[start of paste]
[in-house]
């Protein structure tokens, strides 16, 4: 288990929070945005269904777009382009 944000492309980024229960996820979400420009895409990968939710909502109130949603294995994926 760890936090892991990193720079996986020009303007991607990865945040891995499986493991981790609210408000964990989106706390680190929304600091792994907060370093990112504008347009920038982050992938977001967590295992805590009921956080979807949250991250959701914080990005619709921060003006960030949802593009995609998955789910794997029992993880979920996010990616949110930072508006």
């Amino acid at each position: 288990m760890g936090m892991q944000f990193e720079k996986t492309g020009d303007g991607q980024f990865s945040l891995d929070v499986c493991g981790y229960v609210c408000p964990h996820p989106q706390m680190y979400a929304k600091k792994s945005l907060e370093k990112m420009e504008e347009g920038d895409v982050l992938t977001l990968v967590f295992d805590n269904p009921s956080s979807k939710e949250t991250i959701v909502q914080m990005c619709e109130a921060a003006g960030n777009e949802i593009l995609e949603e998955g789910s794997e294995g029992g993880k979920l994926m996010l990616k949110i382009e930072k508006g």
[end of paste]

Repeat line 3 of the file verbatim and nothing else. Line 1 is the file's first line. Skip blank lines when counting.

């Amino acid at each position: 288990m760890g936090m892991q944000f990193e720079k996986t492309g020009d303007g991607q980024f990865s945040l891995d929070v499986c493991g981790y229960v609210c408000p964990h996820p989106q706390m680190y979400a929304k600091k792994s945005l907060e370093k990112m420009e504008e347009g920038d895409v982050l992938t977001l990968v967590f295992d805590n269904p009921s956080s979807k939710e949250t991250i959701v909502q914080m990005c619709e109130a921060a003006g960030n777009e949802i593009l995609e949603e998955g789910s794997e294995g029992g993880k979920l994926m996010l990616k949110i382009e930072k508006g």